As well as being awarded his doctorate in 1899, Jung passed the state examinations to allow him to teach in a gymnasium in the same year. In 1902 he submitted his habilitation thesis Die Wurzelfunktionen in dem durch die Gleichung G(p, q) = 0 vom Range 2 und durch die Gleichung z = H(p, q) definierten algebraischen Körper K(p, q) Ⓣ to Marburg and he then became a privatdozent there. Jung remained at Marburg until 1908 when he was appointed as a professor in Kiel. From 1913 he taught as a secondary school teacher in Hamburg. Soon after this World War I broke out and Jung spent a short time undertaking war work. After the war ended he received an appointment at the University of Dorpat in 1918. Two years later he succeeded Wangerin at the University of Halle, where he continued to teach until he retired in 1948. After he retired he taught for a further three years.
Most of Jung's work involved looking at algebraic functions. Among his publications we give a few examples of those which were early in his career: Über die Transformation algebraischer Körper vom Range 1 Ⓣ (1904), Ein Satz über Thetafunktionen Ⓣ (1905), Darstellung der Funktionen eines algebraischen Körpers zweier unabhängiger Veränderlicher x, y in der Umgebung einer Stelle x = a, y = b Ⓣ (1908), Primteiler algebraischer Funktionen zweier unabhängiger Veränderlichen und ihr Verhalten bei birationalen Transformationen Ⓣ (1908). Jung published some important books: Einführung in die Theorie der algebraischen Funktionen einer Veränderlichen Ⓣ (de Gruyter, Berlin and Leipzig, 1923), Algebraische Flächen Ⓣ (Helwingsche Verlagsbuchhandlung, Hannover, 1925), Einführung in die Zahlentheorie Ⓣ (Jänicke, Leipzig, 1935), Einführung in die Theorie der quadratischen Zahlkörper Ⓣ (Jänicke, Leipzig, 1936), Matrizen und Determinanten Ⓣ (Jänicke, Leipzig, 1948), and his final publication, which incorporated much that had appeared in his research papers over the years, Einführung in die Theorie der algebraischen Funktionen zweier Veränderlicher Ⓣ (Akademie-Verlag, Berlin, 1951). It will help to give a flavour of Jung's work if we look more closely at his final book. Here are some extracts from a review by Chevalley of the book:-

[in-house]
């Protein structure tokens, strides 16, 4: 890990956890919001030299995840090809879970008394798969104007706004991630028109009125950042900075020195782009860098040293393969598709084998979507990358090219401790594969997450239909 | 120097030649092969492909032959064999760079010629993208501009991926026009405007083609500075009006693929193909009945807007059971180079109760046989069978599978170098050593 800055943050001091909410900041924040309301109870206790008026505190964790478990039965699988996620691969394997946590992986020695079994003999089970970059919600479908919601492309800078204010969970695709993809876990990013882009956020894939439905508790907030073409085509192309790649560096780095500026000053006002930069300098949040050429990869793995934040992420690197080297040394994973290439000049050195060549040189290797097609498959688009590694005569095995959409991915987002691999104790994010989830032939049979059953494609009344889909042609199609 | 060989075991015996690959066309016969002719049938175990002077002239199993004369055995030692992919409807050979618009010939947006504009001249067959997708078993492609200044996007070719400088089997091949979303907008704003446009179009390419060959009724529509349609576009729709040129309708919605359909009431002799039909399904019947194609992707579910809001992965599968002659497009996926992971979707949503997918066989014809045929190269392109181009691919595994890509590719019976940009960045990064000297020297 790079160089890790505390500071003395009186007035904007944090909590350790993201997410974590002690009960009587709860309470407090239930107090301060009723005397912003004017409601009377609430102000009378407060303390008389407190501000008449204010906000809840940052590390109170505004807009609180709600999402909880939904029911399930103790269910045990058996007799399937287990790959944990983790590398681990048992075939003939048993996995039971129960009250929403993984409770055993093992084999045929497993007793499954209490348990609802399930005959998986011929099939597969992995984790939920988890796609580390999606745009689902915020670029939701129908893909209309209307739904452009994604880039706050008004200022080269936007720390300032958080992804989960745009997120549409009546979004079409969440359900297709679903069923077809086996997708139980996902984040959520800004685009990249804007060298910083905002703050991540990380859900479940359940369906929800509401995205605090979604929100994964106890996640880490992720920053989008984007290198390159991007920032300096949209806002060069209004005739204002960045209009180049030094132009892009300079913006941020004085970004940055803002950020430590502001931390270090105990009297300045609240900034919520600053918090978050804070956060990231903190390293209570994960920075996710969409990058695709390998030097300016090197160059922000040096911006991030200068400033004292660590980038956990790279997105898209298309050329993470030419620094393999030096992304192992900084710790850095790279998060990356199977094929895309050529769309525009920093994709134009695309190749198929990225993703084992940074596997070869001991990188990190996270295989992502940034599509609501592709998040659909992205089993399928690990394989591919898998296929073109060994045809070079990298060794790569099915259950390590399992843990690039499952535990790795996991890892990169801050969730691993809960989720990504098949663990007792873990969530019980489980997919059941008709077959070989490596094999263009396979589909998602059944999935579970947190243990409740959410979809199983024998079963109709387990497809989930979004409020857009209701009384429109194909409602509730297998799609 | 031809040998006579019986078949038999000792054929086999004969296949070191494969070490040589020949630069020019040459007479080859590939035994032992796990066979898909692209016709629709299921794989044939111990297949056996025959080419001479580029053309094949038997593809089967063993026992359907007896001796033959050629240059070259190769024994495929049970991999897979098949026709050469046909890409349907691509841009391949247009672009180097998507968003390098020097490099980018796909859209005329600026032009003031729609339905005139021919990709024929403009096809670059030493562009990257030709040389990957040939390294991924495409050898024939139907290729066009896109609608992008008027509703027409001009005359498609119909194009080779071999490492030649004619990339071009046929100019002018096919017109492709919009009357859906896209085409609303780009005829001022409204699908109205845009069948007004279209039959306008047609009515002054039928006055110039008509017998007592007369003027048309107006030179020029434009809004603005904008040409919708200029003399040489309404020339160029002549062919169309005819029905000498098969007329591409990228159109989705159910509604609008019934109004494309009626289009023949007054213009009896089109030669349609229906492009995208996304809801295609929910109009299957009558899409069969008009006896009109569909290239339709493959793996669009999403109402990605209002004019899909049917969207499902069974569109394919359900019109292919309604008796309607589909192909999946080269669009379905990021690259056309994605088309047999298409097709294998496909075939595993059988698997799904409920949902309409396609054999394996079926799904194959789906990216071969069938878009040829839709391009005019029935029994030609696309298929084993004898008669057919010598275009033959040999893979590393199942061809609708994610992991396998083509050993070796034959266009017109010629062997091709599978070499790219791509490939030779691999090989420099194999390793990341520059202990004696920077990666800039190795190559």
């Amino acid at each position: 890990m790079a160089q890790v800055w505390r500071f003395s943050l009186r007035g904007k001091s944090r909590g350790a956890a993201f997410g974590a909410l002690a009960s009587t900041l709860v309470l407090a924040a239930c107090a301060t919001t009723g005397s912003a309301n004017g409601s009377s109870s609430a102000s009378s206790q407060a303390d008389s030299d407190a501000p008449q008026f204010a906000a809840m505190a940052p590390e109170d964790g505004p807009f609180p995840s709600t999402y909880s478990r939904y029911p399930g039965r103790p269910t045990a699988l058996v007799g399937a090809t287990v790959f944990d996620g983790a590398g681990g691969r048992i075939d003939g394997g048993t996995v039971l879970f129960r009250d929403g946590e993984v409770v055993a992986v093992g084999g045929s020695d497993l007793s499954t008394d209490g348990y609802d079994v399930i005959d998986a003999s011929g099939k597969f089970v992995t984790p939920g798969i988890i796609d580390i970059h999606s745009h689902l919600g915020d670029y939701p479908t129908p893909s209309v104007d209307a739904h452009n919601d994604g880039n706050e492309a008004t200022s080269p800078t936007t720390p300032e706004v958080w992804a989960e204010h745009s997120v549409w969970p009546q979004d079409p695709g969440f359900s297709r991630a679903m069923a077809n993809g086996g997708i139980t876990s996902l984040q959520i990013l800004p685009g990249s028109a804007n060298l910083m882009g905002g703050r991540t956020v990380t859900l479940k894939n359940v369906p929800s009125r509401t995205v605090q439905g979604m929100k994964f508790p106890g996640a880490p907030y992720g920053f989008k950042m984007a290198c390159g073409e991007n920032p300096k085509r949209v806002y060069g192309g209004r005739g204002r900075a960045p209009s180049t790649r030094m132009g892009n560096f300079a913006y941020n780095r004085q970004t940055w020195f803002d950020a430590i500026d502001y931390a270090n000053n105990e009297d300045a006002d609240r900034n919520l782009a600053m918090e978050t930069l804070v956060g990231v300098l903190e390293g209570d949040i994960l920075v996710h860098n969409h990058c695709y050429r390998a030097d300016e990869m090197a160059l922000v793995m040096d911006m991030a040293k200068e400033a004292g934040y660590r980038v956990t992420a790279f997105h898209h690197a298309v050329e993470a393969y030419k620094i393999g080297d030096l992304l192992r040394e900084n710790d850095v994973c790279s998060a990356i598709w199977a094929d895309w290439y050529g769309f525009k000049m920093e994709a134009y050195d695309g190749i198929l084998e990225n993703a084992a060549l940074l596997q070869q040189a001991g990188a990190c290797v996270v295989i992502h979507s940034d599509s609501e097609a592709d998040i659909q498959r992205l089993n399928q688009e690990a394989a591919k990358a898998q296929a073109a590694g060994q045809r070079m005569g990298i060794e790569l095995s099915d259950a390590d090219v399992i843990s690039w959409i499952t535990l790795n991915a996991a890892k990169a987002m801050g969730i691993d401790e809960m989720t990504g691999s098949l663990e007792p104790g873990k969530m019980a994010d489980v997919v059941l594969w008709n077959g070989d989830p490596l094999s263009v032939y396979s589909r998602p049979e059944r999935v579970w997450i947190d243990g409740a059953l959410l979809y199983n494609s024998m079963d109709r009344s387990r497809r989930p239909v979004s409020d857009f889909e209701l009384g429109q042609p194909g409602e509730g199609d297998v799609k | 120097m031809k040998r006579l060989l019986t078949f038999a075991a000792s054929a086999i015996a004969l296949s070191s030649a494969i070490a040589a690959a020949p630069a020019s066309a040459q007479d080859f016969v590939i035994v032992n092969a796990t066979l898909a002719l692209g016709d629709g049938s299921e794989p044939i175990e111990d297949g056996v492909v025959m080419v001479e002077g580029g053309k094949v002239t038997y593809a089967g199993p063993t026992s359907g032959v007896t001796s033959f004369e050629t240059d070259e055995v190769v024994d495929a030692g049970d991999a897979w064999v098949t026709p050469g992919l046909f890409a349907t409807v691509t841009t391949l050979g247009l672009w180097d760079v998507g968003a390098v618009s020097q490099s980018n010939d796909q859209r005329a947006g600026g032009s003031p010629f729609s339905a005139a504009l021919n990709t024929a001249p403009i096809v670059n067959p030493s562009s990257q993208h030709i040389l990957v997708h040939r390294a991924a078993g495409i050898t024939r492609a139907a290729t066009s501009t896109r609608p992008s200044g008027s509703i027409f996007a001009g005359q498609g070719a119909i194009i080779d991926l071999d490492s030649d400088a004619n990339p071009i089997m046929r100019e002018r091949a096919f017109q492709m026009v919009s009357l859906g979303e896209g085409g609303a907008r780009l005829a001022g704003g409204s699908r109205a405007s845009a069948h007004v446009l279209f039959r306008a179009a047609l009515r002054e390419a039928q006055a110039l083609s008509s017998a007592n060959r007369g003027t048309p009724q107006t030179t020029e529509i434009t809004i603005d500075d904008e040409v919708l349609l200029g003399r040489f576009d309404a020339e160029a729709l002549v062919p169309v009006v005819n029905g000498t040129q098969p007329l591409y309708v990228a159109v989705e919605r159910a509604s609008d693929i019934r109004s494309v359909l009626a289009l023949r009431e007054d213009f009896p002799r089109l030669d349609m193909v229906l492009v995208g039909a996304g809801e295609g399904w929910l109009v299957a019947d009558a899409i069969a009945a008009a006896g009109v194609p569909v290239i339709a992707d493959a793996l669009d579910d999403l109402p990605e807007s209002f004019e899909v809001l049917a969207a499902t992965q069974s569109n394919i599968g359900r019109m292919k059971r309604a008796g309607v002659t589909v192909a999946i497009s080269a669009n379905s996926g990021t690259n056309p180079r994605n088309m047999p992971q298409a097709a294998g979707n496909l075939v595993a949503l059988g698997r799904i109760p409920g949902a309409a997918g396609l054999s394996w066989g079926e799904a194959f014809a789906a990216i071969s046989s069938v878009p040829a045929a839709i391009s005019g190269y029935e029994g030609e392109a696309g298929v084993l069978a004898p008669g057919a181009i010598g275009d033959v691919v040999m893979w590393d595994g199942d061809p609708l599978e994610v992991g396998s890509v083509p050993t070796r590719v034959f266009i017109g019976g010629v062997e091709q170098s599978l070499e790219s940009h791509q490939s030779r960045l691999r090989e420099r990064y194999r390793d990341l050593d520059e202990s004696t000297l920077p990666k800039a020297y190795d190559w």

Let K be a field of algebraic functions of two variables over the field of complex numbers. The geometric approach to the study of K is by means of the points of some algebraic surface, preferably free from singularities, which is a model of the field K. The analytic approach, followed in the present book, uses as fundamental concept that of a place of the field K, a place being an isomorphism of K into the quotient field of the ring of convergent power series in two variables (the uniformizing variables at the place) with the requirement that distinct couples of values of the variables u, v in these power series sufficiently near to (0, 0) should lead to distinct values for some function of the field. ...
We now turn to a brief description of the contents of the book. The introduction is concerned with the study of the field of rational functions of two variables. It contains an exposition of the method of reduction of singularities of a plane curve by quadratic transformations. Part I introduces the main concepts (places and divisors) ... Part II is concerned with proof of the Riemann-Roch theorem. ... Part III is concerned with the "place transformations", i.e. the simultaneous consideration of several systems of places for the same field. ... Part IV is concerned with the theory of differentials, which is developed in the Picard style. ... Part V is concerned with the theory of algebraic equivalence of divisors and of the Picard variety. ... Part VI is concerned with the theory of punctual divisors and their equivalence. ... The last and seventh part is concerned with more special problems: a new expression for the Zeuthen-Segre invariant, a detailed study of fields of the form C(x,y,(W(x, y))1/2, and the study of surfaces with a pencil of rational curves, leading to Enriques' theorem.
On the whole, the book contains a very large mass of information about algebraic surfaces over the field of complex numbers.
Article by: J J O'Connor and E F Robertson